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This is a message for the introverts, written by an introvert. It is a topic very near and dear to my heart because, until I understood myself, I couldn’t fully embrace who I was. For a long time, I was trying to live up to a standard that did not suit me. It depleted me of all energy and lead to crippling social anxiety.
Even as a child, I remember playing outside with friends and longing to be up in my room with a book. When I would slip away from the crowd, there were murmurs and snide comments around why wouldn’t Mindy prefer to be outside playing? There was this idea hanging in the air that it was unacceptable, that there was something wrong with me.
Sadly, that mentality settled into my subconscious and I took a negative self-image with me into my adult life. When extroverts talked over me, I assumed it was because my contribution was not as interesting. I had trouble formulating an opinion or retort quick enough, so I remained silent. I knew I had opinions and valuable ideas, but I need to mull things over before I could articulate them intelligently. There must be something wrong with me, I thought, that I couldn’t come up with them quick enough.
In social situations, I couldn’t understand why I was energetic and talkative at some events and quiet and uncomfortable at others. I found myself compensating with alcohol to make myself more social. I remember a “friend” commenting to me, “You’re only fun when you drink.” That simple comment cut deeply into my already frail self-esteem and further buried me in the harmful dialogue running through my mind. Constantly, I would hash situations over and over in my head. Why did I do that? Why didn’t I say this? Why can’t I be more like this person? What I have to say is stupid.
Then, one day, I discovered a book that changed my life forever. It was called The Introvert Advantage. As I flipped through the pages, it felt as though, finally, someone understood me. Here was proof that I was normal, just an introvert.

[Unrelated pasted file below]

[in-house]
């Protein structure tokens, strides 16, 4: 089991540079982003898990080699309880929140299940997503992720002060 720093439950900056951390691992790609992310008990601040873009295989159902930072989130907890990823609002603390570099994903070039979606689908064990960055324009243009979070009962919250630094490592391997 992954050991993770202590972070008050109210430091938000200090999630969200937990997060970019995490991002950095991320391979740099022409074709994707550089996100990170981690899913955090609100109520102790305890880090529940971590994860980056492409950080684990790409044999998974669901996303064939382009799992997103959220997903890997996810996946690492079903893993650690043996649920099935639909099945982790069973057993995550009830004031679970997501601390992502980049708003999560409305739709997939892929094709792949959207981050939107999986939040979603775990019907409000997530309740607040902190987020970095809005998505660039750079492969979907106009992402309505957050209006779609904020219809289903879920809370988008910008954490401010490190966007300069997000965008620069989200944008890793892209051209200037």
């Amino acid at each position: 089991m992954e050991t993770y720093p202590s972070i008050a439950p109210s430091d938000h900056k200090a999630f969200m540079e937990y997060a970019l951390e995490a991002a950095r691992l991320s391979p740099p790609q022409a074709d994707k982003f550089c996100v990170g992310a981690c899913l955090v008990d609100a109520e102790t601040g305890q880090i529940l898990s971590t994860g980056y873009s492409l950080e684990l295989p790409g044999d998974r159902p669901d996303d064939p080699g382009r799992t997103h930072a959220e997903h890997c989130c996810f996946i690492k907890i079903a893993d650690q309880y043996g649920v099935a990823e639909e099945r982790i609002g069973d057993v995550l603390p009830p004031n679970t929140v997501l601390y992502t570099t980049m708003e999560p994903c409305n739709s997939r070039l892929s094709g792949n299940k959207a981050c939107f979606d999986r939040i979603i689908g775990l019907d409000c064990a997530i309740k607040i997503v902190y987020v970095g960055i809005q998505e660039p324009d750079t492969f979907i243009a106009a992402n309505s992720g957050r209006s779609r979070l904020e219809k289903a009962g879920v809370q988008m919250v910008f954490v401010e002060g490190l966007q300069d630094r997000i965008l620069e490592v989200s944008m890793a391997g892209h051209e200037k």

Reading through the book, I learned that introversion and extroversion are hardwired into our temperament. There’s nothing we can do to change it, but we can find ways to work with it. Introverts require quiet time to “re-charge” after stimulating events. They work best alone and prefer to thoughtfully consider all angles before reacting. Extroverts, on the other hand, are energized by the same stimulating activities. They can easily talk off the top of their head and react quickly with ideas and decisions.
If you take a look at our society today, extroversion is the cultural ideal. It probably goes back to colonial and pioneer days, where grit and determination were required to take destiny into our own hands. Then, as demand for products and technology increased after the industrial age, so did the need for the charismatic salesmen. Even today, corporate America values the ability to make decisions quickly, orate eloquently, and react assertively.
If you are an extrovert reading this, this is not meant to disparage you in any way. My husband is an extrovert, and I love him dearly. There is value to both personality types, and we can each learn from each other. It’s just that introverts have to fight harder to be understood. As introverts have already had to adapt to the extrovert environment, we ask that extroverts also recognize how they can learn from us.
So introverts, be encouraged. I’ve learned to work with my nature, not against it, and embrace who I truly am. You can to.
Are you an introvert? Find out here.
Keep an eye out for my next blog, where I’ll talk about all the qualities introverts have to offer.
Check out these books:
The Introvert Advantage by Marti Olsen Laney, Psy.D.
Quiet by Susan Cain
Photo by Alexander Solodukhin via Unsplash
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